Baozi are unlikely to be ignored by anyone, let alone a dog that would be able to sniff the savory meat filling inside. Nevertheless, this post is about Goubuli Baozi (天津狗不理包子), which apparently means “dogs ignore” in Chinese, or just Baozi (包子), the rather addictive chinese buns filled with meat (or many other things – egg custard, red bean paste, vegetable curries) and steamed. I haven’t made them in a very very long time, and our freezer was getting empty of any “quick dinner” food. It was time to try them again.
I have a copy of Barbara Tropp’s famous “The Modern Art of Chinese Cooking” at home, so I ended up using her recipe and directions as a guide. But there are a million recipes for them online, and many of them don’t differ at all or much from Tropp’s recipe. Here’s one that was quite close.
I did make one seasonal substitution. Rather than using a combo of leek and cilantro, as recommended in Tropp’s recipe, I went for a combo of onion and ramps…since they are still growing like mad in the English Garden. They’re beginning to flower, though. So the leaves are not quite as tender and delicate. Still, enough to make do. Like any dumpling, you can choose your ingredients and flavorings as you like – garlic, ginger, onions, cilantro – the herb mixture should be to your taste.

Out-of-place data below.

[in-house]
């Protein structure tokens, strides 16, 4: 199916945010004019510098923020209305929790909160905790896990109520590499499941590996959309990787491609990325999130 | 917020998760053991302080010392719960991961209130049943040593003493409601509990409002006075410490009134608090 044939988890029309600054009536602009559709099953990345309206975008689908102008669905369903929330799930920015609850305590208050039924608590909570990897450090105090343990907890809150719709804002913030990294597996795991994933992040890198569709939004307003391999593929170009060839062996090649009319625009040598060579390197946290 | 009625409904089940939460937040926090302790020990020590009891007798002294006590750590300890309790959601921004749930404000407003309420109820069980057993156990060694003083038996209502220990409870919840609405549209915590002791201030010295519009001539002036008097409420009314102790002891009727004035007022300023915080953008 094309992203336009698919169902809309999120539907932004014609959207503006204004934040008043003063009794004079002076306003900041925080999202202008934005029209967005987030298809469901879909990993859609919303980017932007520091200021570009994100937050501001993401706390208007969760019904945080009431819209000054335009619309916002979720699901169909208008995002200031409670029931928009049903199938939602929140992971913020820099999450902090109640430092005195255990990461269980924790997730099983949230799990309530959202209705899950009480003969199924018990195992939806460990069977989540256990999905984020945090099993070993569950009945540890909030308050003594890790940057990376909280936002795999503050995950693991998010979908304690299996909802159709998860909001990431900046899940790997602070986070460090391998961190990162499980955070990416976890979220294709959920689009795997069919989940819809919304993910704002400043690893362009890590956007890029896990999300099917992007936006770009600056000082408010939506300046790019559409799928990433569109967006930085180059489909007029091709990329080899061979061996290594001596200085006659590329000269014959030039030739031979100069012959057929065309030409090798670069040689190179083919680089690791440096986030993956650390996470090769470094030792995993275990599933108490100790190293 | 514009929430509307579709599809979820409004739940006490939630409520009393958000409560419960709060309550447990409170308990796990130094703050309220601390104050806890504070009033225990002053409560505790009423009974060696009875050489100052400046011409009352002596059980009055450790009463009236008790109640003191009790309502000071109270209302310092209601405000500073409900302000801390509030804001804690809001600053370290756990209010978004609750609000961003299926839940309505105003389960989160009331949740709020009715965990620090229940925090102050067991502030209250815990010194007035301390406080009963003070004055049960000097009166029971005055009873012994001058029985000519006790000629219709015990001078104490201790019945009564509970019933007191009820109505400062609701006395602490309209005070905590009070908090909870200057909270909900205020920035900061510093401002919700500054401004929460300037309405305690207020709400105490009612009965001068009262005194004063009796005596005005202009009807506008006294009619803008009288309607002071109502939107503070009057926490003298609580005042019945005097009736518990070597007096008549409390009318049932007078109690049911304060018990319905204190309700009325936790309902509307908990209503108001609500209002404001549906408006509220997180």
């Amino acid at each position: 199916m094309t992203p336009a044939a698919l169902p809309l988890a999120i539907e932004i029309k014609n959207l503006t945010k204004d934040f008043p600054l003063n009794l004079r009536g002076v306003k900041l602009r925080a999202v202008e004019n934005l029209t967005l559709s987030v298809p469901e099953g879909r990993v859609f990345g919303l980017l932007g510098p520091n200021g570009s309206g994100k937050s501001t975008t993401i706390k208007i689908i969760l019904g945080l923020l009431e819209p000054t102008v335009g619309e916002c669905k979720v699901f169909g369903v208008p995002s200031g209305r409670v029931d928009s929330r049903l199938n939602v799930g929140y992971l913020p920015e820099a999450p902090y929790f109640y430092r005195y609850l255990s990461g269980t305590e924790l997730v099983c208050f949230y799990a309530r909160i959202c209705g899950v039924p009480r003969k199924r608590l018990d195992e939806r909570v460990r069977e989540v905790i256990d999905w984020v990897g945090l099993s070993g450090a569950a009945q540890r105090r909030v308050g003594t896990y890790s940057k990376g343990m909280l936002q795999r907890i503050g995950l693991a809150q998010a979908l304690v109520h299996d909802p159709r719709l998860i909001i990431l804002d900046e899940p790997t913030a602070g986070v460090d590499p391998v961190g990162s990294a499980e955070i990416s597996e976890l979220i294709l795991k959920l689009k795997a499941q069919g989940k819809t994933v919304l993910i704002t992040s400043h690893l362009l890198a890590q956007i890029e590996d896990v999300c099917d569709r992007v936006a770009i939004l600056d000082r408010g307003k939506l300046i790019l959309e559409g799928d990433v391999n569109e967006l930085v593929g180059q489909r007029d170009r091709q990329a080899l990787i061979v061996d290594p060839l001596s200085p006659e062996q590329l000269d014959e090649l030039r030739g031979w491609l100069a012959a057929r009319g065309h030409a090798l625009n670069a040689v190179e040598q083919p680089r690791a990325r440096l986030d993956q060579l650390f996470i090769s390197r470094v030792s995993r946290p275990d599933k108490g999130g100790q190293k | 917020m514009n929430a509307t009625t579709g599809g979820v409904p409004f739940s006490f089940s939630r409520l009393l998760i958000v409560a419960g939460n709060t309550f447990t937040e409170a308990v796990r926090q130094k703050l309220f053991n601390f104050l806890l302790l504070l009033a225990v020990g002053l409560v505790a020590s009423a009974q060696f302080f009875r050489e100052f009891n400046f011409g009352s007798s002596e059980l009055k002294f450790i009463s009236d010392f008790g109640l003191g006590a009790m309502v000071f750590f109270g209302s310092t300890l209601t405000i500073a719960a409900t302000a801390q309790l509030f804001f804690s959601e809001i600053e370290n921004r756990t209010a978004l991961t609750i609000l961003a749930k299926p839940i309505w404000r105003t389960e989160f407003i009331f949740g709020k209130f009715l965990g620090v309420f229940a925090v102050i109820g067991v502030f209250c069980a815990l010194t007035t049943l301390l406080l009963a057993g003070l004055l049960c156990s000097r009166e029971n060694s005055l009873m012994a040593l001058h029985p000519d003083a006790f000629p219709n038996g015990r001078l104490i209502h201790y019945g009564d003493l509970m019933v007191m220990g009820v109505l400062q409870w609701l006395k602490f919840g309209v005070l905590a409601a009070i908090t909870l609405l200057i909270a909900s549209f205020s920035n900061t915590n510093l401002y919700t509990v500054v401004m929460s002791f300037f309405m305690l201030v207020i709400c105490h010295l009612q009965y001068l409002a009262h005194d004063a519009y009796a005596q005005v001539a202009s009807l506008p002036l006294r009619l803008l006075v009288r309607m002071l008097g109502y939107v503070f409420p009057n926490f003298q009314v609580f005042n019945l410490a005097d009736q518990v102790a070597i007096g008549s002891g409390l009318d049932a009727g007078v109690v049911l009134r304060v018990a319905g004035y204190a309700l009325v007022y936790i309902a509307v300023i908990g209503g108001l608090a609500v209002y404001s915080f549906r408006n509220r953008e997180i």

The only really tricky part of making Baozi once you have the dough proofed (which admittedly does take quite awhile), is the folding part.
You chop the dough up into appropriately sized chunks and then roll out the chunks a bit, pressing the edges of the circles down, leaving it a bit puffy in the middle.
Once you have a circle approximately the size of your palm – or a bit bigger, you spoon in about two tablespoons of filling and then carefully – and here is where the tricky part comes in – pleat it closed. Here’s a super short video that shows you how you should hold your baozi as you fold.
It takes a bit of practice and mine certainly weren’t perfect. Apparently each one should have 15 pleats and should resemble a chrysanthemum flower.
Although mine were probably closer to the Sharpei up there.
Please, don’t count the pleats.
Really, at the end of the day the thing that matters the most is simply how they taste.
Make sure you steam them right before you eat them. And steam all of them – it’s best to re-steam them after they are frozen as opposed to freezing them raw.
Make a bit of sauce to go with them – some soy sauce mixed with a bit of chili and sesame oil, a little vinegar and some shreds ginger.
Serve with some spicy sour cucumber salad.
Three or four of them make a nice meal with a salad…depending on how gigantic you make yours….these were each about the size of a small fist.
Gè bǎo (个饱) – Bon appetit!